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Partners launch Wolverhampton Pound with vow to spend local

Wolverhampton Pound Picture

Press release from the City of Wolverhampton Council dated 19 March 2021

Major public sector organisations in Wolverhampton have joined forces to launch the ‘Wolverhampton Pound’ and pledged to keep more of their £834 million collective spending power within the city.

City of Wolverhampton Council, City of Wolverhampton College, Royal Wolverhampton NHS Trust, University of Wolverhampton and Wolverhampton Homes have signed an agreement committing to spending more money within the city and working with businesses, communities and the voluntary sector to retain local wealth, create new jobs and opportunities for residents.

The approach, known as community wealth building, has been successfully adopted in Preston, Lancashire, where the council credits the initiative with creating 1,600 new jobs, £74 million of investment into the city and £200 million into the regional economy. 

The five core objectives of the Wolverhampton Pound scheme are: 

  • retaining and growing local wealth by prioritising local spending through procurement and commissioning approaches to strengthen and support local supply chains, encouraging the growth of new sectors and creating new local jobs 
     
  • embedding social value in the city – leveraging maximum value from investments through social value to strengthen local supply chains, supporting local small and medium sized enterprises (SMEs) and building skills for the future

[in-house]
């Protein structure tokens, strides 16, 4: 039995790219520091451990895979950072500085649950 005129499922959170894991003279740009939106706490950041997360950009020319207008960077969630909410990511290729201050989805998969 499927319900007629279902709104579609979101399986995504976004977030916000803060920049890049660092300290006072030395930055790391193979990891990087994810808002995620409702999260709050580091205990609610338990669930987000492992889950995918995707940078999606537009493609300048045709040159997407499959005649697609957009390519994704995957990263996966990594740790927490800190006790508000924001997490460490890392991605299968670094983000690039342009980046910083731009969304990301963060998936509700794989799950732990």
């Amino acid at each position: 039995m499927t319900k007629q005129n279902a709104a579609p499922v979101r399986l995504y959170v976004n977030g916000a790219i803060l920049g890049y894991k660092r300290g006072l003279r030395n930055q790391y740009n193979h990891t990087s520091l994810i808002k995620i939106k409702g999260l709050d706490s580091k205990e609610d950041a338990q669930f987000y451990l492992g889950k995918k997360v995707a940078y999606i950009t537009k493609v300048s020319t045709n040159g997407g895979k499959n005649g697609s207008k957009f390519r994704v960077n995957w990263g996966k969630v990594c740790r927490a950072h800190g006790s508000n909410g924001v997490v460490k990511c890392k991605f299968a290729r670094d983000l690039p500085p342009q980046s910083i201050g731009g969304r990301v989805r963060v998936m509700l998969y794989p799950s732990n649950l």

• leading the green transition – The city is at the forefront of the green transition with the development of the National Brownfield Institute and the National Centre for Sustainable Construction and the circular economy. There are growing green energy, retrofit and green construction clusters in Wolverhampton with more than 2,000 SMEs engaged in these industries 
     
  • supporting and growing the health and wellbeing economy – the health and residential care sector provides thousands of local jobs. We will support development of a robust skills pipeline for the city’s health and wellbeing sectors, strengthen health and care business models and grow local SMEs 
     
  • growing and promoting Wolverhampton as a cultural and creative city – Generating a vibrant city that is built on the city’s cultural strengths, the partners will explore the use of cultural and creative improvement districts to support the growth of the arts, cultural and creative industries  

 

Council leader, Councillor Ian Brookfield said:

“The city’s public sector has massive spending power and through the Wolverhampton Pound, we will prioritise local firms and organisations when it comes to spending it.

“Together, we can really benefit our local economy and our communities by harnessing the power of the Wolverhampton Pound to deliver projects which benefit our people rather than companies based miles away.

“This approach really works, up in Preston millions has been invested into the city and they have moved out of the 20 most deprived places in the UK.”

 

Professor Nazira Karodia, pro vice-chancellor regional engagement at the University of Wolverhampton, said:

“We are delighted to be a partner in this exciting initiative which will provide valuable opportunities for our students, graduates, staff and the wider community.

“The Wolverhampton Pound will create a cultural and creative city - and creative industries lie at the centre of our plans to reimagine and transform our city centre.”

 

Shaun Aldis, Chief Executive of Wolverhampton Homes said:

"I am delighted that Wolverhampton Homes is able to be part of this fantastic initiative. As a major employer within the city, we see it as our duty to give back to the communities we serve.

"With a property portfolio of around 22,000 homes and over 700 staff, we invest millions in projects and programmes every year to maintain and uplift neighbourhoods across Wolverhampton.

"By utilising this spending power closer to home, we hope to not only boost local business and create job opportunities, but also to reduce our carbon footprint as we strive towards a greener city."